The White House on Thursday released a proposed plan to help modernize outdated federal information technology systems, saying many federal agencies continue to rely on obsolete systems that are expensive to maintain and hard to secure against cyberattacks.
The U.S. Air Force needs to develop technology more rapidly to counter weaponized drones used by the Islamic State, a Republican congressman said in a letter Wednesday.
The Cook County Board on Wednesday adopted a $13 minimum hourly wage, joining Chicago in raising the wage from the $8.25 mandated by the state of Illinois.
Waste management company Browning-Ferris Industries again urged the D.C. Circuit on Wednesday to reject the National Labor Relations Board’s recently revised joint-employer standard, saying that it will jeopardize a litany of third-party business agreements.
The case of a Turkish businessman arrested en route to Disney World has significant implications for other non-U.S. persons conducting business with governments and companies subject to U.S. sanctions, and suggests that sanctions laws may be applied even when there is no nexus between the criminal allegations and the United States, say Scott M. Flicker, Kwame Manley and Jason Fiebig of Paul Hastings LLP.
The U.S. Environmental Protection Agency’s recently finalized regional consistency regulations are substantively flawed and simply unfair. The agency’s rule limits decisions adverse to the agency to a particular region of the country, while still allowing the agency to apply favorable decisions nationwide, say Richard Alonso and Brittany Pemberton of Bracewell LLP.
Among the ongoing criticisms of the current EB-5 program are its lack of transparency, its failure to protect investors, and the inadequacy of safeguards to ensure that EB-5 funds are properly deployed for job creation and not lost through fraud or defalcation. The program’s longevity and success thus depends in large part on the implementation of reliable investor safeguards, say attorneys at Seyfarth Shaw LLP.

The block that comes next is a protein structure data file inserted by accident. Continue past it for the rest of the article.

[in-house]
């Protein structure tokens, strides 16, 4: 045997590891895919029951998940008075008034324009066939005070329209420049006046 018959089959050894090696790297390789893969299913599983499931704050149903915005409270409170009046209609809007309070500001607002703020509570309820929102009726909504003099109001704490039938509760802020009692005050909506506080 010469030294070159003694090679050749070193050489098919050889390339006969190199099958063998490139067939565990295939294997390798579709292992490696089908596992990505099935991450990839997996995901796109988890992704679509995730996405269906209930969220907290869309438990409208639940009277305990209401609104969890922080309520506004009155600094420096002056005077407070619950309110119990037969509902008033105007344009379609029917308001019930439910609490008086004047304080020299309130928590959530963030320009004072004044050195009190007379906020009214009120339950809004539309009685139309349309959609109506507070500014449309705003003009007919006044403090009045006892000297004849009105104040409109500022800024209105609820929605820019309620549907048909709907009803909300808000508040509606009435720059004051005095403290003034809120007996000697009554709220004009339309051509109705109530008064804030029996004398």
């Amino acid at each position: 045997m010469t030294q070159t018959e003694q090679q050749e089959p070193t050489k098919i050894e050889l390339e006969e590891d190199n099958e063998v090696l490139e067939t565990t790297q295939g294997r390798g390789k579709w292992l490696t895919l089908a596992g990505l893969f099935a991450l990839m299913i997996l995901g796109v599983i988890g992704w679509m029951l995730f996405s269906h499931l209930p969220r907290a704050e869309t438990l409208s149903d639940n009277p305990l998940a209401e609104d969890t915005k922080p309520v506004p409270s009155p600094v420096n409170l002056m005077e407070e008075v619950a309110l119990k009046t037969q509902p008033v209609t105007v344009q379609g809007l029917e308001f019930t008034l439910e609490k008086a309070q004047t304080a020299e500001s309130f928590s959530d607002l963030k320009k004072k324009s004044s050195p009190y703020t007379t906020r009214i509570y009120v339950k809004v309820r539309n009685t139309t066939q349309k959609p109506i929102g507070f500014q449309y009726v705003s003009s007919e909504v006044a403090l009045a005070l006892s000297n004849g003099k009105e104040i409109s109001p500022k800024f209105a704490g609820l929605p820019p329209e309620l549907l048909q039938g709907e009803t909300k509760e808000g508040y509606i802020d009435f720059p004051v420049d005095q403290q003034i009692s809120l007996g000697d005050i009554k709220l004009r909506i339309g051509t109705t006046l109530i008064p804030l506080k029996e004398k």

On the evening of Sept. 11, 2001, I stood on the Oval Office porch and watched as Marine One landed on the South Lawn, bringing President Bush home. The president decided immediately that the attacks that morning placed America on a war footing against a nonstate actor. This generated a number of unique and complex legal issues for me, says Alberto Gonzales, who served as White House counsel for President George W. Bush.
In this multipart series, Jill Dessalines, founder of Strategic Advice for Successful Lawyers and former assistant general counsel of McKesson Corp., explores the metamorphosis that needs to take place in the world of corporate law firms in order for them to survive and thrive in the future.
An update to California's Unclaimed Property Law ensures that bank accounts used for automated withdrawals and deposits will not be erroneously escheated to California, causing problems for consumers. But the change may require many banks to adjust their systems to track and monitor electronic recurring transactional activity, say Michael Giovannini and Samantha Bautista of Alston & Bird LLP.
Recent international cases — Morrison v. National Australia Bank, Vitamin C Antitrust Litigation and NML Capital v. Argentina — may offer a guide for resolution of the latest controversy to drop into the lap of the judiciary — the Justice Against Sponsors of Terrorism Act, says Fred Taylor Isquith of Wolf Haldenstein Adler Freeman & Herz LLP.
Every day, it seemed that virtually the entire day was spent trying to shape the news. Balancing the media day-to-day with the need for strategic planning requires staff to stay in their positions rather than congregate around the ball. Yet the impulse to run to the action is as tempting in the White House as on the soccer field, says C. Boyden Gray, who served as White House counsel for President George H.W. Bush.
China recently issued a document that advances the institution of a disciplinary system by which all entities and individuals will be rated according to their social credit scores. Foreign-invested enterprises and other foreign entities may be particularly vulnerable, say Lester Ross and Tingting Liu of WilmerHale.
The federal government has recently released numerous initiatives and announcements aimed at facilitating transportation innovation. Industry stakeholders need to understand that their participation across seemingly disparate agencies and programs can be enormously beneficial, if not critical, to the successful deployment of these initiatives, say Nathaniel T. Kron and Taite R. McDonald of Holland & Knight LLP.